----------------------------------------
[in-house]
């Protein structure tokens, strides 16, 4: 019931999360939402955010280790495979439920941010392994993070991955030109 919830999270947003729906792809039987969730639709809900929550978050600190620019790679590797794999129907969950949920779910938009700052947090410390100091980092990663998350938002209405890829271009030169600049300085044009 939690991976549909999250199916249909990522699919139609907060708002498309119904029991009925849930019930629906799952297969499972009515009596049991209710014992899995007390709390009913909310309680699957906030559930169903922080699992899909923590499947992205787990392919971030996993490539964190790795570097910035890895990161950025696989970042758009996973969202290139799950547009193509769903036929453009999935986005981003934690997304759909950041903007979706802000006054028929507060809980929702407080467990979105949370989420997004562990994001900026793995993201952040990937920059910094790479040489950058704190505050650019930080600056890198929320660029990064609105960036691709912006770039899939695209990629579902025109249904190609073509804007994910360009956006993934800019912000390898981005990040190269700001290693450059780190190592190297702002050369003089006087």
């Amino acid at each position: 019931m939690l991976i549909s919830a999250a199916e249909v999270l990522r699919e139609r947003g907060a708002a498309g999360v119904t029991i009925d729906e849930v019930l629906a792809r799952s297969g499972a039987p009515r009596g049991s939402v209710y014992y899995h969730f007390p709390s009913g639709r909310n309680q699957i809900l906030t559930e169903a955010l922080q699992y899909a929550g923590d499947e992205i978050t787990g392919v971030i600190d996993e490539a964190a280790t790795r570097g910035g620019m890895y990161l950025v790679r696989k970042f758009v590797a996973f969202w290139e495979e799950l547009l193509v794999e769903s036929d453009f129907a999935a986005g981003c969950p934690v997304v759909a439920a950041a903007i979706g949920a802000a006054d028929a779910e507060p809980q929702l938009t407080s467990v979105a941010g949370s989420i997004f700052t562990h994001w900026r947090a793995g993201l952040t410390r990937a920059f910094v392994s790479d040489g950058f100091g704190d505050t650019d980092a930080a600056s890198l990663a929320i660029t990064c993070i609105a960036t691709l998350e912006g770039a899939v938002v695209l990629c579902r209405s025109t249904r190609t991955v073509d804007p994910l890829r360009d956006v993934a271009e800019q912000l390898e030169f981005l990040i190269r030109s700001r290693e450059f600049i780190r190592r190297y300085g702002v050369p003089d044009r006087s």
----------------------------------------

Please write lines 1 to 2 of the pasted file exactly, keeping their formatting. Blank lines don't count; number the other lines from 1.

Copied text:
[in-house]
């Protein structure tokens, strides 16, 4: 019931999360939402955010280790495979439920941010392994993070991955030109 919830999270947003729906792809039987969730639709809900929550978050600190620019790679590797794999129907969950949920779910938009700052947090410390100091980092990663998350938002209405890829271009030169600049300085044009 939690991976549909999250199916249909990522699919139609907060708002498309119904029991009925849930019930629906799952297969499972009515009596049991209710014992899995007390709390009913909310309680699957906030559930169903922080699992899909923590499947992205787990392919971030996993490539964190790795570097910035890895990161950025696989970042758009996973969202290139799950547009193509769903036929453009999935986005981003934690997304759909950041903007979706802000006054028929507060809980929702407080467990979105949370989420997004562990994001900026793995993201952040990937920059910094790479040489950058704190505050650019930080600056890198929320660029990064609105960036691709912006770039899939695209990629579902025109249904190609073509804007994910360009956006993934800019912000390898981005990040190269700001290693450059780190190592190297702002050369003089006087």